Scientists Plan on Making a Superflu in Labs
In one of the strangest scientific studies to date, scientists announced that they would create a superflu from the H7N9 strain, which is the avian flu that has been circulating in China since February. This strain will be drug resistant, have a faster human-to-human transmission rate and will be effective in bypassing the immune system. If the strain is created, it could lead to very dangerous situations if the wrong people come into contact with the end result. However, the researchers believe that the process of creating such a strain is worth the risk. They hope that the new research will enlighten them and other researchers about the nature of these viruses. This data would then ideally help scientists come up with even better drug treatments and preventative measures.
The proposal to create this superflu was published on Wednesday in the journals, Science and Nature by researchers Ron Fouchier from the Netherlands' Erasmus Medical Center and Yoshihiro Kawaoka from the University of Wisconsin-Madison. Their proposal included several risky experiments, but the one in the forefront was the plan to create a dangerous virus from the H7N9 strain. The proposal was backed up by 20 other scientists who signed it as well.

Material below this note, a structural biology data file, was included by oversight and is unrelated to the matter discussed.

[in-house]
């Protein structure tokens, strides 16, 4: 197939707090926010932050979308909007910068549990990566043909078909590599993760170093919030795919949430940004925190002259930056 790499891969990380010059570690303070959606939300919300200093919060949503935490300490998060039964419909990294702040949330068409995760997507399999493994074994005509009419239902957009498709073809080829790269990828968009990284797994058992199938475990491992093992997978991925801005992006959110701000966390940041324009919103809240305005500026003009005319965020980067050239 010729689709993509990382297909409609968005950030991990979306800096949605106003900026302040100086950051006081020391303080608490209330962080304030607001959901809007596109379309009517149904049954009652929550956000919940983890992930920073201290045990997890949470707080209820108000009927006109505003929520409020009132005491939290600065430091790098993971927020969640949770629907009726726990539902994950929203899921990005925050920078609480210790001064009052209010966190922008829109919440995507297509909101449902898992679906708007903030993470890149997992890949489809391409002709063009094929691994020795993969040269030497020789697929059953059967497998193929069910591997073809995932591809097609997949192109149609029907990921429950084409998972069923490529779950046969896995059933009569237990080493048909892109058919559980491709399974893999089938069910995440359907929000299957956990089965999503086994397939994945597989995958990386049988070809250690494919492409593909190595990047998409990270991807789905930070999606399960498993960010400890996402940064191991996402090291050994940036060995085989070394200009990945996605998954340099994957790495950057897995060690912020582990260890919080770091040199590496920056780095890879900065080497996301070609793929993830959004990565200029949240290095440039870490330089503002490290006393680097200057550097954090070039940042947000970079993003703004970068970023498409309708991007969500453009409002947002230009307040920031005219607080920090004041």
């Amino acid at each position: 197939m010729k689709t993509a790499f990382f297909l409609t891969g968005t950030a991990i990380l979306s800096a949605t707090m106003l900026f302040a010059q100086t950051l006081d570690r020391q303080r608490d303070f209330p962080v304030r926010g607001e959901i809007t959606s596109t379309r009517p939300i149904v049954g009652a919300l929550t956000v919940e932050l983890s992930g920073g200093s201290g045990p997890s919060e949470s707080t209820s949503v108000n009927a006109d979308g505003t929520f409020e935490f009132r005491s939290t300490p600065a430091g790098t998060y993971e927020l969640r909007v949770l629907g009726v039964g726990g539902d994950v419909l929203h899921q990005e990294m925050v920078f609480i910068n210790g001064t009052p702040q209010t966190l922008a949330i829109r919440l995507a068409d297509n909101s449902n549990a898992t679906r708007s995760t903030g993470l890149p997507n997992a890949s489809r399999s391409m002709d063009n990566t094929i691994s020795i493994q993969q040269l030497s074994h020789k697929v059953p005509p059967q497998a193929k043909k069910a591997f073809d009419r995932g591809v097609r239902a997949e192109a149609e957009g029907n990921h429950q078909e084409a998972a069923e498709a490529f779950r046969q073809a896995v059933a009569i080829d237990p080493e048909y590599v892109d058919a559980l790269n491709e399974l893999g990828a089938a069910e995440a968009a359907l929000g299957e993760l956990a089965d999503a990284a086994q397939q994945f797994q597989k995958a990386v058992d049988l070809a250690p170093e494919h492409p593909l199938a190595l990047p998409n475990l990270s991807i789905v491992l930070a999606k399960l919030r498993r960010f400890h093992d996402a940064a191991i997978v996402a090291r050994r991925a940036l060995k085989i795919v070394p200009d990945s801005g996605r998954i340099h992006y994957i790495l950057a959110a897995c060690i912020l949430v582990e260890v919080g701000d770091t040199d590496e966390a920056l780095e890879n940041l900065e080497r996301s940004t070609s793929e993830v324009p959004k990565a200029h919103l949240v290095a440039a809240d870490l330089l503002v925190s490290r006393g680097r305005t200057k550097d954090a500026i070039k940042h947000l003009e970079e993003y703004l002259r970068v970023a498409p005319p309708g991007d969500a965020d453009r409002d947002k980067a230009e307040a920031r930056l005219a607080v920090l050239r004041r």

"We know that all pandemic viruses over the last century were transmitted via the airborne route. The H7N9 virus is not yet transmitted efficiently [through the air]. But the question is, can it gain the capacity and therefore pose a serious pandemic threat?" Fouchier stated according to NPR. "By engineering these viruses, we can stay ahead of the game. By knowing which mutations might arise in nature, we can be on the lookout for them. That's clearly of great relevance for public health."
The researchers aim to genetically engineer the H7N9 strain into becoming a strain that would cause a pandemic. They plan on testing the new virus' transmission speed and ability between mammals. This is not the first kind of experiment that the research duo has conducted. In 2011, Fouchier and Kawaoka created different versions of H5N1 that were capable of transmission via coughing and sneezing in ferrets. This type of experiment drew controversy regarding the safety of the overall population.
The proposal will now go through the review process before the research team can receive funding from the U.S.